“That won’t work.” Another flash, and they were normal sheep again. “Let me try another way.”
Eric blinked, feeling suddenly massive and more thick-headed. Anger flared as he picked up a male scent from the beast next to him. Another bull! Bellowing in rage, he pawed the ground and… bleated? Two confused ewes stared at each other.
“This is a fine mess.” The woman planted hands on hips and shook her head. “Phooka can’t normally affect humans at all. You must have gotten fused with the bull when I cast the original spell.” She frowned. “I’m really sorry about this, but I can’t stay here much longer. The fog is starting to lift, and I can’t be out in the sun.”
Eric bleated nervously. He didn’t want to be left like this! The former bull snuffled the ground and started moving away. Good riddance. Except that Eric started following him. It took every bit of will to stop, and he trembled with growing anxiety as the other ewe got further away. They must have bonded mentally, as well!
“Let me see what I can work out.” The woman came over to Eric and placed her hands on his back. There was a tingling sensations that spread out through his body, turning into an odd pressure in his skull and even stranger, between his hind legs.
When she released him, he seemed to still be the same. No, wait. His scent was different. And his head felt heavier. Horns? The former bull sniffed in his direction and bleated invitation. The pressure between his legs responded, providing an instant identification of the change. She’d turned him into a ram! He found the mating urge even harder to resist than the herd bond, and moved towards the ewe in a losing battle.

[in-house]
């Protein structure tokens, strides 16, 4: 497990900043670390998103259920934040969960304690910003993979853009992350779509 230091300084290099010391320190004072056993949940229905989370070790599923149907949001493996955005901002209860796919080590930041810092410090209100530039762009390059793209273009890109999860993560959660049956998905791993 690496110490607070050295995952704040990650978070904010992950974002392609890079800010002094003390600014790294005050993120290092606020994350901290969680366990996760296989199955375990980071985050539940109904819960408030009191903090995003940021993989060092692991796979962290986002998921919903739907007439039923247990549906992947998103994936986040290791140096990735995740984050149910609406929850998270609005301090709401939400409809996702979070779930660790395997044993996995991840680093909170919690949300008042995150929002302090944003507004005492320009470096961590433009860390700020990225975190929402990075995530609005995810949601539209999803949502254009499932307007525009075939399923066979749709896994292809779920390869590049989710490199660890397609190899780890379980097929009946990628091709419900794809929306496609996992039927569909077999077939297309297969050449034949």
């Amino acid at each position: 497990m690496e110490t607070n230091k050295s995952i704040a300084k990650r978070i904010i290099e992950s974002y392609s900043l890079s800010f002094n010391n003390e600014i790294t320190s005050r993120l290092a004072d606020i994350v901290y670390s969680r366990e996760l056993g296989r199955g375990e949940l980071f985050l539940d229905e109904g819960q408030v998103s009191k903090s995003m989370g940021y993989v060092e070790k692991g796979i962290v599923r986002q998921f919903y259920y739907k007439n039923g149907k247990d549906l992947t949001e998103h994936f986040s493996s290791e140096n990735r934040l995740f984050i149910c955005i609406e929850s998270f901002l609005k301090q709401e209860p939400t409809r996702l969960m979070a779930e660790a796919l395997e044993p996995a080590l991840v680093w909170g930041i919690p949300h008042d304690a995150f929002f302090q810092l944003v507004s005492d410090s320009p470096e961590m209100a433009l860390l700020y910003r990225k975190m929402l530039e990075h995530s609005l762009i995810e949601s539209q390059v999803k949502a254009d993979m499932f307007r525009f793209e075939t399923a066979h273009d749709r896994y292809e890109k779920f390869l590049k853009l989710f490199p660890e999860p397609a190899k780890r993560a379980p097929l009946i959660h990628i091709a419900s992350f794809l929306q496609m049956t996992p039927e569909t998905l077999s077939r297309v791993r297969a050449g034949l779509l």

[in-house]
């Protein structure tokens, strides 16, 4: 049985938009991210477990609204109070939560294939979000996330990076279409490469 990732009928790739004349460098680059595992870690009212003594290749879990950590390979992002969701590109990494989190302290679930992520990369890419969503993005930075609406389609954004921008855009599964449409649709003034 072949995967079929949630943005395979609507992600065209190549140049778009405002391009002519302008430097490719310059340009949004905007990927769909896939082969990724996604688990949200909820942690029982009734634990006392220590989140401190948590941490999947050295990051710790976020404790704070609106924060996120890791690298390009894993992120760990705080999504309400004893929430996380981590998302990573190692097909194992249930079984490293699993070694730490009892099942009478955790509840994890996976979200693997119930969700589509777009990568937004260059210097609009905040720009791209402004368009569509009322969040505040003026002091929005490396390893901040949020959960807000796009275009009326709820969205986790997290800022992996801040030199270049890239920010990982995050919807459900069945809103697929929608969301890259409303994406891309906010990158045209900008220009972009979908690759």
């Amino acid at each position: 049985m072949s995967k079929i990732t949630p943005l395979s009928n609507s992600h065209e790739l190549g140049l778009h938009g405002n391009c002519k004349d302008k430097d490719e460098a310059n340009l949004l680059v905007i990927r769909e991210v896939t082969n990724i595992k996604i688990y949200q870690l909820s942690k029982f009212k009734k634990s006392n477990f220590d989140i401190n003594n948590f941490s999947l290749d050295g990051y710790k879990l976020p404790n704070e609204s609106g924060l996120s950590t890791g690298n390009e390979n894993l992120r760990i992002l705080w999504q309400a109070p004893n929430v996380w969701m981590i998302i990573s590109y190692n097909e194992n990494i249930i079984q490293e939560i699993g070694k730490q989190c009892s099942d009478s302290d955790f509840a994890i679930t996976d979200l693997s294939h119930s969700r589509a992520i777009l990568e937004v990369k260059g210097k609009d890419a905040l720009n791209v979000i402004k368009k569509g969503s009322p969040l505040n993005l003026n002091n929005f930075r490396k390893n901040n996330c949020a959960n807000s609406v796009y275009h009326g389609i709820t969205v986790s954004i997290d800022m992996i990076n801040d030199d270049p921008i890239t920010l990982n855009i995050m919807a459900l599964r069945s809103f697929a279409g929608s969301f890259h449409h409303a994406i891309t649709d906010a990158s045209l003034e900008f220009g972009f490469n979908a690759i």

“Excellent! I can do minor alterations individually.” The woman grabbed him again, and he felt a powerful throbbing, followed by weakness. He was unable to break free of her grasp, and gasped as she actually hoisted him in the air. His bleating jumped up several octaves, and the ewe came running over in response. He was younger. Much younger, probably little more than a newborn lamb.
“There. That will give you some more time.” The sky started to lighten over the pasture. “I must go now. Sorry for the mistake.” She put him down.
Eric bleated in terror, and butted his head against her legs. Oh, God! Not this! She couldn’t leave him stuck like this! It was already had to fight instincts that were urging him to find the ewe’s teats, and he was afraid of losing himself.
“Oh, all right. I can try on last translation for both of you.” She placed a hand on his head and concentrated for a moment. “Oh! How silly! I should have checked first.” Her form was thinning like the fog around her, and her voice seemed to echo in his ears. “Good luck!” There was a flash of light…
Matthew found Toby tied to the fence rail about fifteen minutes later. Eric must have found him, but where was Eric? The fog was clearing now, with patches of blue sky appearing overhead. As he looked around, Matthew was surprised to see an unfamiliar black Shire grazing on the far side of the pasture. He thought this might be a different enclosure until he spotted the BEWARE OF BULL sign a little further down. Eric was nowhere in sight, though.
Why had the man left Toby tied up like that? As he untied the dog, Matthew noticed that the big Shire was obviously pregnant, probably due to foal any time. He decided to watch her graze for a while. With a lovely horse nearby, Eric was sure to turn up sooner or later.